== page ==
An eleven hour overnight bus and $40 USD later we arrived in the second largest city in Argentina, Cordoba. We arrived early in the morning and used our offline GPS app Maps.me to take us to a hostel we booked called Aldea. As soon as we arrived and met some of the staff we realized we were going to be sticking around for a while. We spent a total of six nights here, two in the dorms and four nights in a private. Everything you need from a great hangout rooftop terrace to a huge kitchen is offered here that makes you want to hang out at the hostel all day. Everything in this city is walking distance, not once did we take a bus in the city. We spent our first full day exploring the city and taking the free walking tour that started in the main plaza as most free walking tours do in South America. The area around Plaza San Martin had a mixture of old architecture and modern shops that lined up the streets. The tour took us around to some of the main areas downtown and ended close to Sarmiento Park where we decided to spend the rest of the afternoon. You can walk around here, bring a book and just people watch around the tiny dirty lake that is in the middle of it. There are orange trees covered around the park so we may have thrown some rocks at them to get them down and enjoy.
The following day it was time for a little visit to a German themed down where Oktoberfest is held every year called Villa General Belgrano. It is an easy two hour bus ride away from Cordoba and we met another girl staying at the same hostel named Leah that was waiting for the same bus! Of course we all decided to explore the town together and just going to be upfront now, when it is low season this place is not a hot spot to be. This place reminds me so much of Leavenworth, Washington that it is aimed all for tourists but many of the shops were closed except a few chocolate places which the city is known for and restaurants. We settled on buying tons of chocolate and ice cream and just exploring the outskirts of the town. We wandered for a few hours and came across a creek where this incredible stray dog found us and we ended up playing fetch with him for over an hour straight. Across the little creek were three old ladies all in one color jumpers (of course all wearing different colors) and one spoke english that we chatted with for a while! They were all retired teachers from Buenos Aires just taking a girl's trip together. If I could see into the future I would hope my best friends and I would be exactly like them. I would say visit this town only during the summer months to see this place light up.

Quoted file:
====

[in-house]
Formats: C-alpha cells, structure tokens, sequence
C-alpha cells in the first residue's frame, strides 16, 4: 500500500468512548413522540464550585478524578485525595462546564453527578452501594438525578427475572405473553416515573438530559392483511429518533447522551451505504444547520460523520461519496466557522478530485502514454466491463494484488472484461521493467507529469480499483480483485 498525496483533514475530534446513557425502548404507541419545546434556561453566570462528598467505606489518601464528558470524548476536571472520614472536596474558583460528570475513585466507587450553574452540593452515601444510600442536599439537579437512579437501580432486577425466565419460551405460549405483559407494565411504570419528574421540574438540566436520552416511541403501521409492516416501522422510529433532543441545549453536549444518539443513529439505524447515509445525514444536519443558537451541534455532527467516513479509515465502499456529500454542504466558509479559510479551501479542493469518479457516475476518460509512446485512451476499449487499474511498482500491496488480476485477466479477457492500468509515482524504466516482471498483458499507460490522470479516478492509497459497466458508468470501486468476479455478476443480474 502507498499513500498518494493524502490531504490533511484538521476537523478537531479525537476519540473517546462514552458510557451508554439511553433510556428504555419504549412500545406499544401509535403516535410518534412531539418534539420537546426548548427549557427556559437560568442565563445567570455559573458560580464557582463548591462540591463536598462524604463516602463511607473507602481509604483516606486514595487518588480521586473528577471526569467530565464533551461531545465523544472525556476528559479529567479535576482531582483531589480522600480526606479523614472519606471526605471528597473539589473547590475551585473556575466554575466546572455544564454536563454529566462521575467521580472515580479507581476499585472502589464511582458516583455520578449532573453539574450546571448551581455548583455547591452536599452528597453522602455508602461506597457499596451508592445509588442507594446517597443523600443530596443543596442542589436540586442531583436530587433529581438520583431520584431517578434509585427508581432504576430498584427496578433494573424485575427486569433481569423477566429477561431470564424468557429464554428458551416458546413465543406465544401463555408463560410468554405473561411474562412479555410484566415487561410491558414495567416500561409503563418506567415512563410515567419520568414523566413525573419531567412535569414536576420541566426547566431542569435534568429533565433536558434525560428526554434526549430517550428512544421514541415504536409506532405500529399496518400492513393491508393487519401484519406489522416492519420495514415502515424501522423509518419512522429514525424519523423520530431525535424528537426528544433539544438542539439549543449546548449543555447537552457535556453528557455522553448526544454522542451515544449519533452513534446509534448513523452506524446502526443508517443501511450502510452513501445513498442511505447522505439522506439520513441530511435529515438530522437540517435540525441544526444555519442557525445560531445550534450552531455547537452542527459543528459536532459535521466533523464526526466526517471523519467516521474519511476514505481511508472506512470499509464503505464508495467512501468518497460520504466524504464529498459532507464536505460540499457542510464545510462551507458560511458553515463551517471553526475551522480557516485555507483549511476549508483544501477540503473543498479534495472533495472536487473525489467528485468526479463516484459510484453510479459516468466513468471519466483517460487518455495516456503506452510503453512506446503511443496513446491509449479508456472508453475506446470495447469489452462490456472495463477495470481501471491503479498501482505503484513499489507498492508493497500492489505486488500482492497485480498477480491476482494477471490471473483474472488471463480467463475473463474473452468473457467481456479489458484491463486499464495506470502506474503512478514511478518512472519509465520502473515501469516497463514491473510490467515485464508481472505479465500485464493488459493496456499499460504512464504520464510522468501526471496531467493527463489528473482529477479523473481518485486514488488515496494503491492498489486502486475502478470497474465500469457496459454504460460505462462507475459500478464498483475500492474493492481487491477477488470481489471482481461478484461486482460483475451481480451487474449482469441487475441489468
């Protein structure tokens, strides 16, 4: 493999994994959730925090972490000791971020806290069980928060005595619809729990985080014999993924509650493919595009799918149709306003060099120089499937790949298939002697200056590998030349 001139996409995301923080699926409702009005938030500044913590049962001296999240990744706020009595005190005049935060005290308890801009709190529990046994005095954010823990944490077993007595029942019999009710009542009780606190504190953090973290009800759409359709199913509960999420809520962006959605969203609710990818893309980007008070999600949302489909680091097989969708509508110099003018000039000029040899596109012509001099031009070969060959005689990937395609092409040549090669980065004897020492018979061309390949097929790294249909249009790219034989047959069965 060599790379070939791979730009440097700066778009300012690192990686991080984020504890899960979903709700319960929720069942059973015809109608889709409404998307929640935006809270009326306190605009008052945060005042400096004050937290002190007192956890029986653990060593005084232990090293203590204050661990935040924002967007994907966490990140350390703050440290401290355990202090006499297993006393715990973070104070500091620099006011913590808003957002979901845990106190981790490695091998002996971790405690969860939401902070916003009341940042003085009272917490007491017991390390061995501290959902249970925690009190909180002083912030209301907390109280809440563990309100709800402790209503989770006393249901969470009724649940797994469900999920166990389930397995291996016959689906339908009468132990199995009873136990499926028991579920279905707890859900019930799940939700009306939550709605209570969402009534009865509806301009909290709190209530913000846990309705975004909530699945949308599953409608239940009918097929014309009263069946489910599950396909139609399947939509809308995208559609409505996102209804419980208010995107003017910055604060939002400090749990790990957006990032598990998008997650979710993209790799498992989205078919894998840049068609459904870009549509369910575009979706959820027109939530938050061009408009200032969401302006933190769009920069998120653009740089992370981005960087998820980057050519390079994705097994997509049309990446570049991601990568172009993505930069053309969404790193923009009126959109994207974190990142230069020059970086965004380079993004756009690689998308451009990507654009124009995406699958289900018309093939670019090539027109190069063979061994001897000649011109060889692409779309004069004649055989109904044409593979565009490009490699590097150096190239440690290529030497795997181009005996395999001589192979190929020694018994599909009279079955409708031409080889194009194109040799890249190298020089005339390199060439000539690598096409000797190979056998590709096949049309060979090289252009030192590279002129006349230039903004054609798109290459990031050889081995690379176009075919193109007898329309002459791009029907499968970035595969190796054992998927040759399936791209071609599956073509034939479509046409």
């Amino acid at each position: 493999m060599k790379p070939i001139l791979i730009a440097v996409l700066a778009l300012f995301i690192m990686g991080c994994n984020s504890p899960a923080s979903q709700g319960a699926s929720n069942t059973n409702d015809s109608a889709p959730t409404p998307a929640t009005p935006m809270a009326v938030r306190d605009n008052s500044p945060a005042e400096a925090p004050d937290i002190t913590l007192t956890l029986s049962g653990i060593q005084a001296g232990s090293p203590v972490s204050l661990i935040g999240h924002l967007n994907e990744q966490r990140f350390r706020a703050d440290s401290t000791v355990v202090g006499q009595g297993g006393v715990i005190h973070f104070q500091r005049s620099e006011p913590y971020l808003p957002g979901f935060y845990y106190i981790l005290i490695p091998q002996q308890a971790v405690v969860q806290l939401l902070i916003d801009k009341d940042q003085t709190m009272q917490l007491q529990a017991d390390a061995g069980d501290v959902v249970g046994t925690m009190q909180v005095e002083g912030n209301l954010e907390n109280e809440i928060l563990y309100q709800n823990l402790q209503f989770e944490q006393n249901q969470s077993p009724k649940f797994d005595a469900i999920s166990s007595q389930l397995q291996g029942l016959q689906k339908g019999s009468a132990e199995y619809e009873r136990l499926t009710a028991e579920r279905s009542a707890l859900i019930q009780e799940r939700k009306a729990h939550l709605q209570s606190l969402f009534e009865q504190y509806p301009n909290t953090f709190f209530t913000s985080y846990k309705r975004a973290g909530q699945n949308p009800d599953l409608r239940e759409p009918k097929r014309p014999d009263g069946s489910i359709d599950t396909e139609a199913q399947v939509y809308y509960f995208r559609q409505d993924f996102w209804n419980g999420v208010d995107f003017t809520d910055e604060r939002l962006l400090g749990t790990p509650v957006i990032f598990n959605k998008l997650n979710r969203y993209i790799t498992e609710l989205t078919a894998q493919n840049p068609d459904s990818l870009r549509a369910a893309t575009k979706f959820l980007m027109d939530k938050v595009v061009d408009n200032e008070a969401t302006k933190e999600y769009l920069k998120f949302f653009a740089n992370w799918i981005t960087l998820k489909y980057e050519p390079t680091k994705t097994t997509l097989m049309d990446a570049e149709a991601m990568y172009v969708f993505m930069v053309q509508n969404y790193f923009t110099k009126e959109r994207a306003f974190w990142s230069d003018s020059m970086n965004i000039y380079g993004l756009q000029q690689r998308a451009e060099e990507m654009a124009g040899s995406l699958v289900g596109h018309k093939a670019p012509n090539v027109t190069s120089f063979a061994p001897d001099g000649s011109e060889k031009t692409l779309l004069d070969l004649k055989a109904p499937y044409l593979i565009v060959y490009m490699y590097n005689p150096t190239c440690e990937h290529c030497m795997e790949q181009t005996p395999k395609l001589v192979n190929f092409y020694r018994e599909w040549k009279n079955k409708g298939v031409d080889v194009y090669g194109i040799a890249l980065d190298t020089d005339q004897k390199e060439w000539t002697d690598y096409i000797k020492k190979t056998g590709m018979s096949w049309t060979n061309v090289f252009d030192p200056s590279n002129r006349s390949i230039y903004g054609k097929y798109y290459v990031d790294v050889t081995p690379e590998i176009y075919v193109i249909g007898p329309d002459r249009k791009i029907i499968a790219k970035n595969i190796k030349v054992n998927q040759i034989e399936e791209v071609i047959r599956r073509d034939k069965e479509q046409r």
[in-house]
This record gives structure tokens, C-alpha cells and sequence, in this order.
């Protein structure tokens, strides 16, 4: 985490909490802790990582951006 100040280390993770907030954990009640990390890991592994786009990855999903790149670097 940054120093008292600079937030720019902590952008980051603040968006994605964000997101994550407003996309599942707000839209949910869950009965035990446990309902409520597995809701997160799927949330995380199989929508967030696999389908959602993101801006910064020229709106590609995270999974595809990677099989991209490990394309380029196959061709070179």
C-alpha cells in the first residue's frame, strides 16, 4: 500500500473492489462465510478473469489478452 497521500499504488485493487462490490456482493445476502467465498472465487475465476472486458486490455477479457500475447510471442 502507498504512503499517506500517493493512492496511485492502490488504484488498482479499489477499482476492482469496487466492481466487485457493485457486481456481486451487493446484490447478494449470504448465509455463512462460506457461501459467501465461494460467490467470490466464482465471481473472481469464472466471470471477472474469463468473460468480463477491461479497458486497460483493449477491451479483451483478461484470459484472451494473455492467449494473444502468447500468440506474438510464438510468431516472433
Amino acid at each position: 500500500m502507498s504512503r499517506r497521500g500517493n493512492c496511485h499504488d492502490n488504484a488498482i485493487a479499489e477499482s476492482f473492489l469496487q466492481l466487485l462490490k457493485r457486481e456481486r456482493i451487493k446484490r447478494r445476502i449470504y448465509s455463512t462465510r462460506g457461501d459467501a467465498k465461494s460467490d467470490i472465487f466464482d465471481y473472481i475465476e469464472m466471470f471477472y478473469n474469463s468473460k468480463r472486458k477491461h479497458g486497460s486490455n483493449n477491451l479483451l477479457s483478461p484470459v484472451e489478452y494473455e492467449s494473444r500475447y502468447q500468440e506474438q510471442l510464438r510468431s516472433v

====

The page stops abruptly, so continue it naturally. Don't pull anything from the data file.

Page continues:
Friday and Saturdays in Cordoba are when things really come alive. For instance, my favorite neighborhood is where Paseo de las Artes weekend craft market is located. Street vendors from all over arrive here to sell any type of artwork they have created. I saw many paintings, ceramics and trinkets I wish I could have bought but just got to admire and be inspired from up close. After the craft market you could head to one of the many bars surrounding the area. For us, we were informed of a street party going on two streets down and we couldn't believe what we stumbled into. A whole street was shut down with people selling wine and coke mix drinks, selling barbeque and there were music from live drums to DJs and a huge fire in the middle of the street. We were on that street for hours dancing away and seeing the liveliness of the city just glow. I love when I get to leave the touristy route of traveling and find local community celebrations. It is the main reason for me to want to stay a while in each town to come across events like this.
The best part here were the nights in the hostel. On the rooftop they have an amazing barbeque/asado area that we used twice and both times it led to other people coming to join us. There were christmas lights strung around and with wine and good conversations in English and Spanish flowing it made the place feel so homey. Our spanish is still not as good as I would hope but slowly overtime I can comprehend more and more. Since Winter is in July and August here we are trying to go slow in our travels for the next two months before heading down to Patagonia. We wanted to head down faster since we were so eager for the beauty that awaits but with the below freezing constant temperature we are going to wait a little bit. So we decided to head up north where we can find some heat and pull out our shorts in Salta.
5) Rainbow Mountain, Cusco, Sacred Valley
6) Machu Pichu
1) Copacabana and Isla Del Sol
2) La Paz
1) San Pedro De Atacama
4) La Serena
5) Puerto Iquazu
6) Buenos Aires